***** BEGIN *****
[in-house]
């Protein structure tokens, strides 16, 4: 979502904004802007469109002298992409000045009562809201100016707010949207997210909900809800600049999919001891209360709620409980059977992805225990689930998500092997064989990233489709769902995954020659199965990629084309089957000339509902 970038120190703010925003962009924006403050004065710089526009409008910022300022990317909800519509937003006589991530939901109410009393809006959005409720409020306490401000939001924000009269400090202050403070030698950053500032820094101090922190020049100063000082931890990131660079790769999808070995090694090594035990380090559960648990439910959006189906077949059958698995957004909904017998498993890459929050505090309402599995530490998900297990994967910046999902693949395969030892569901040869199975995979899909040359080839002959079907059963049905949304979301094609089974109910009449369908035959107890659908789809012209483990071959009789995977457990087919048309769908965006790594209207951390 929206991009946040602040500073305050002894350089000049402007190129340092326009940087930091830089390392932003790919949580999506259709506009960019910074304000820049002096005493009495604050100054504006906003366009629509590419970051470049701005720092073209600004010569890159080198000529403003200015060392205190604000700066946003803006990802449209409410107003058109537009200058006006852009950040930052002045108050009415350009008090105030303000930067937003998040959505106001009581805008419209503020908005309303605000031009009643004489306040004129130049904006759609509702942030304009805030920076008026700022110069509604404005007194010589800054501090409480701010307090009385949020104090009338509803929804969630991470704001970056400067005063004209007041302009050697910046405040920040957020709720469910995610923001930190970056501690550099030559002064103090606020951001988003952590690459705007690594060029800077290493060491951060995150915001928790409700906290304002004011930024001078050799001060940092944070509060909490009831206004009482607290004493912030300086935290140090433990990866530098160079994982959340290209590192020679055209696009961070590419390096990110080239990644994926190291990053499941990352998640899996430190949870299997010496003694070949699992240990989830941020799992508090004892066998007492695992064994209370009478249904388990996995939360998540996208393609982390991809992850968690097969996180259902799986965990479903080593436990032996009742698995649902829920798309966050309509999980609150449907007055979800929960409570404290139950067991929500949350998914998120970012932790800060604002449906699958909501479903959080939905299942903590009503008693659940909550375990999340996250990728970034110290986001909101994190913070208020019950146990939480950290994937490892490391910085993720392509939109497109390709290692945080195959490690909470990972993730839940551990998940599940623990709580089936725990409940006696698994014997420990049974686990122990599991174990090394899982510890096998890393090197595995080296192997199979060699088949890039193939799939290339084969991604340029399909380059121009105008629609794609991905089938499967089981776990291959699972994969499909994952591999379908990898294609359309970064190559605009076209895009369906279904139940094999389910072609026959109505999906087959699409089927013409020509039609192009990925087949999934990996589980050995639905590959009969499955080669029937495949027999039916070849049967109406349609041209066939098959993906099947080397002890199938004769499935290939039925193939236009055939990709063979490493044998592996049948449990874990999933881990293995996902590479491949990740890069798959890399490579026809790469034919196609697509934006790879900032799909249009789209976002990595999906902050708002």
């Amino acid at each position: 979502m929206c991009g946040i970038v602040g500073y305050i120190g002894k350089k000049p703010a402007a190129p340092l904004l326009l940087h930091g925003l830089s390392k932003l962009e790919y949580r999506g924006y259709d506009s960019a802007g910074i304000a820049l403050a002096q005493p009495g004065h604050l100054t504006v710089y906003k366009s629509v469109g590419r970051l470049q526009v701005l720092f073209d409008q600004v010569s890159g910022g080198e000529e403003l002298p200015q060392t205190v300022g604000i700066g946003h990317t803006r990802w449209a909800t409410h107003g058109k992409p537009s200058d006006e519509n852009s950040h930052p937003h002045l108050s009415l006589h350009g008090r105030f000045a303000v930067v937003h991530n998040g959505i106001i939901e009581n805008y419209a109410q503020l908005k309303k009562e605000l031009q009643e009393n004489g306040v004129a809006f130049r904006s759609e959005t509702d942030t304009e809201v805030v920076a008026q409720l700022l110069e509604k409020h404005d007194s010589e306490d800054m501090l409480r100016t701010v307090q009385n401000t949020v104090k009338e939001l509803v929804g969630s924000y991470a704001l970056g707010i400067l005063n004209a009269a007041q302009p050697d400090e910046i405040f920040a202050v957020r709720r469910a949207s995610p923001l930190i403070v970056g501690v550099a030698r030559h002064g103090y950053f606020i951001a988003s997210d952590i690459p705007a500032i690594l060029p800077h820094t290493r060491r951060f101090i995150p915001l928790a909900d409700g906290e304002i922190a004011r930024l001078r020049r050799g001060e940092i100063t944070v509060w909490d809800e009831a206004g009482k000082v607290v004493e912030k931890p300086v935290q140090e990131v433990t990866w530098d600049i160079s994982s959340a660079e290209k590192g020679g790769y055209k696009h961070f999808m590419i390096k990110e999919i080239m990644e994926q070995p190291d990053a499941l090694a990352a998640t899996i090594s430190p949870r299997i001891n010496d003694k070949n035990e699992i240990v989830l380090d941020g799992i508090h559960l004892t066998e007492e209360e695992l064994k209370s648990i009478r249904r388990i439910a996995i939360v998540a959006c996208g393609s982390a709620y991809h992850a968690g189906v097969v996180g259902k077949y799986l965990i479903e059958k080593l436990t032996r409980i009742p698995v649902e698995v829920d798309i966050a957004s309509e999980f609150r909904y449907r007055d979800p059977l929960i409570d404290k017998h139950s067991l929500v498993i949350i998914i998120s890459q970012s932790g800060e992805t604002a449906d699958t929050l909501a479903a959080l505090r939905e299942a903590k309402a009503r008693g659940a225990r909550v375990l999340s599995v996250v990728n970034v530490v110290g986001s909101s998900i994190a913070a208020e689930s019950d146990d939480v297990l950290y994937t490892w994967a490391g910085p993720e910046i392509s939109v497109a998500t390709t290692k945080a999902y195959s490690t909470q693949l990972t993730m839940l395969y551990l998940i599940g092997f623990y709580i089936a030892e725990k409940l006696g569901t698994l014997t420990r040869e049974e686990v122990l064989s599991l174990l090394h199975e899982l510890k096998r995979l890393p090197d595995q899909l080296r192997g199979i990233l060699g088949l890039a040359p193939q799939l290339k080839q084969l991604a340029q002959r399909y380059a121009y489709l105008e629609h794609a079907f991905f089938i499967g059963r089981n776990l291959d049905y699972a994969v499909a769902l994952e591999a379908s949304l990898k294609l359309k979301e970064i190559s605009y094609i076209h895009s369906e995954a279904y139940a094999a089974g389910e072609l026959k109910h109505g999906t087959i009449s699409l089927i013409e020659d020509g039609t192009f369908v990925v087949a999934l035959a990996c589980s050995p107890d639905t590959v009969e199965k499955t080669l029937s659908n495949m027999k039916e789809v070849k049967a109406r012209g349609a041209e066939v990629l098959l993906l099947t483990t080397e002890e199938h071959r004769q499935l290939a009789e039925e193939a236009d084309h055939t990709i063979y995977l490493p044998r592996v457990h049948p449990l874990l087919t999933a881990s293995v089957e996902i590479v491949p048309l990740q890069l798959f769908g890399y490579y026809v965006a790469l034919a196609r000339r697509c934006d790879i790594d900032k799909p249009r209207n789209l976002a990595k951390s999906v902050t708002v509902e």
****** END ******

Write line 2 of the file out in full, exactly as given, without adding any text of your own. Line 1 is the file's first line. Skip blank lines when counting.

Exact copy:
């Protein structure tokens, strides 16, 4: 979502904004802007469109002298992409000045009562809201100016707010949207997210909900809800600049999919001891209360709620409980059977992805225990689930998500092997064989990233489709769902995954020659199965990629084309089957000339509902 970038120190703010925003962009924006403050004065710089526009409008910022300022990317909800519509937003006589991530939901109410009393809006959005409720409020306490401000939001924000009269400090202050403070030698950053500032820094101090922190020049100063000082931890990131660079790769999808070995090694090594035990380090559960648990439910959006189906077949059958698995957004909904017998498993890459929050505090309402599995530490998900297990994967910046999902693949395969030892569901040869199975995979899909040359080839002959079907059963049905949304979301094609089974109910009449369908035959107890659908789809012209483990071959009789995977457990087919048309769908965006790594209207951390 929206991009946040602040500073305050002894350089000049402007190129340092326009940087930091830089390392932003790919949580999506259709506009960019910074304000820049002096005493009495604050100054504006906003366009629509590419970051470049701005720092073209600004010569890159080198000529403003200015060392205190604000700066946003803006990802449209409410107003058109537009200058006006852009950040930052002045108050009415350009008090105030303000930067937003998040959505106001009581805008419209503020908005309303605000031009009643004489306040004129130049904006759609509702942030304009805030920076008026700022110069509604404005007194010589800054501090409480701010307090009385949020104090009338509803929804969630991470704001970056400067005063004209007041302009050697910046405040920040957020709720469910995610923001930190970056501690550099030559002064103090606020951001988003952590690459705007690594060029800077290493060491951060995150915001928790409700906290304002004011930024001078050799001060940092944070509060909490009831206004009482607290004493912030300086935290140090433990990866530098160079994982959340290209590192020679055209696009961070590419390096990110080239990644994926190291990053499941990352998640899996430190949870299997010496003694070949699992240990989830941020799992508090004892066998007492695992064994209370009478249904388990996995939360998540996208393609982390991809992850968690097969996180259902799986965990479903080593436990032996009742698995649902829920798309966050309509999980609150449907007055979800929960409570404290139950067991929500949350998914998120970012932790800060604002449906699958909501479903959080939905299942903590009503008693659940909550375990999340996250990728970034110290986001909101994190913070208020019950146990939480950290994937490892490391910085993720392509939109497109390709290692945080195959490690909470990972993730839940551990998940599940623990709580089936725990409940006696698994014997420990049974686990122990599991174990090394899982510890096998890393090197595995080296192997199979060699088949890039193939799939290339084969991604340029399909380059121009105008629609794609991905089938499967089981776990291959699972994969499909994952591999379908990898294609359309970064190559605009076209895009369906279904139940094999389910072609026959109505999906087959699409089927013409020509039609192009990925087949999934990996589980050995639905590959009969499955080669029937495949027999039916070849049967109406349609041209066939098959993906099947080397002890199938004769499935290939039925193939236009055939990709063979490493044998592996049948449990874990999933881990293995996902590479491949990740890069798959890399490579026809790469034919196609697509934006790879900032799909249009789209976002990595999906902050708002």